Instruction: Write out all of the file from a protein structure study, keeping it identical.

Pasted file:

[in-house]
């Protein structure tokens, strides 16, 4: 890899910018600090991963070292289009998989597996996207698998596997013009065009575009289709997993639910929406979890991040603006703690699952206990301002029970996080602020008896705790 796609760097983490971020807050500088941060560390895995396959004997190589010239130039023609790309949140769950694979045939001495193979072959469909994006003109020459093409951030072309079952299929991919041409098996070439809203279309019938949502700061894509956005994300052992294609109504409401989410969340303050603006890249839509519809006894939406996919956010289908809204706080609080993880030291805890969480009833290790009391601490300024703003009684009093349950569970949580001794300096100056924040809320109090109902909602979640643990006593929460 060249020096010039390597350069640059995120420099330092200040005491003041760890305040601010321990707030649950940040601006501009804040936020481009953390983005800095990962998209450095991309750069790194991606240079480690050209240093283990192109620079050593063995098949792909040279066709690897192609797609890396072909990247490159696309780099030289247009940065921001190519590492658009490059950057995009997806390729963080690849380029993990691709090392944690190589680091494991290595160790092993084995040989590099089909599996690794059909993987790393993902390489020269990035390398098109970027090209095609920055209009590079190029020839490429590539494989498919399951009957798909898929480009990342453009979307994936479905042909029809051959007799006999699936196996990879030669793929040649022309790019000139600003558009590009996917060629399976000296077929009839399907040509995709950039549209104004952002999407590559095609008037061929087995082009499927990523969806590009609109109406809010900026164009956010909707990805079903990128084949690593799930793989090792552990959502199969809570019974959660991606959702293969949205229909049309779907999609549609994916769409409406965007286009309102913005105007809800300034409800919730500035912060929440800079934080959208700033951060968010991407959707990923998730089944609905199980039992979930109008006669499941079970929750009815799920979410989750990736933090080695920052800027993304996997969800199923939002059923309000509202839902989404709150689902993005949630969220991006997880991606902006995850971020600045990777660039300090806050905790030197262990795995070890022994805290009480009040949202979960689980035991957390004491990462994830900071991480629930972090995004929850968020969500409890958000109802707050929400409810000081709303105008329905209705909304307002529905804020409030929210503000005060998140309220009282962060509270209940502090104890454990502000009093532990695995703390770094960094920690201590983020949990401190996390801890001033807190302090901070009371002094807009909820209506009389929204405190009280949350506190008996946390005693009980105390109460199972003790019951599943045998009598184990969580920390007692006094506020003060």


[in-house]
């Protein structure tokens, strides 16, 4: 890899910018600090991963070292289009998989597996996207698998596997013009065009575009289709997993639910929406979890991040603006703690699952206990301002029970996080602020008896705790 796609760097983490971020807050500088941060560390895995396959004997190589010239130039023609790309949140769950694979045939001495193979072959469909994006003109020459093409951030072309079952299929991919041409098996070439809203279309019938949502700061894509956005994300052992294609109504409401989410969340303050603006890249839509519809006894939406996919956010289908809204706080609080993880030291805890969480009833290790009391601490300024703003009684009093349950569970949580001794300096100056924040809320109090109902909602979640643990006593929460 060249020096010039390597350069640059995120420099330092200040005491003041760890305040601010321990707030649950940040601006501009804040936020481009953390983005800095990962998209450095991309750069790194991606240079480690050209240093283990192109620079050593063995098949792909040279066709690897192609797609890396072909990247490159696309780099030289247009940065921001190519590492658009490059950057995009997806390729963080690849380029993990691709090392944690190589680091494991290595160790092993084995040989590099089909599996690794059909993987790393993902390489020269990035390398098109970027090209095609920055209009590079190029020839490429590539494989498919399951009957798909898929480009990342453009979307994936479905042909029809051959007799006999699936196996990879030669793929040649022309790019000139600003558009590009996917060629399976000296077929009839399907040509995709950039549209104004952002999407590559095609008037061929087995082009499927990523969806590009609109109406809010900026164009956010909707990805079903990128084949690593799930793989090792552990959502199969809570019974959660991606959702293969949205229909049309779907999609549609994916769409409406965007286009309102913005105007809800300034409800919730500035912060929440800079934080959208700033951060968010991407959707990923998730089944609905199980039992979930109008006669499941079970929750009815799920979410989750990736933090080695920052800027993304996997969800199923939002059923309000509202839902989404709150689902993005949630969220991006997880991606902006995850971020600045990777660039300090806050905790030197262990795995070890022994805290009480009040949202979960689980035991957390004491990462994830900071991480629930972090995004929850968020969500409890958000109802707050929400409810000081709303105008329905209705909304307002529905804020409030929210503000005060998140309220009282962060509270209940502090104890454990502000009093532990695995703390770094960094920690201590983020949990401190996390801890001033807190302090901070009371002094807009909820209506009389929204405190009280949350506190008996946390005693009980105390109460199972003790019951599943045998009598184990969580920390007692006094506020003060």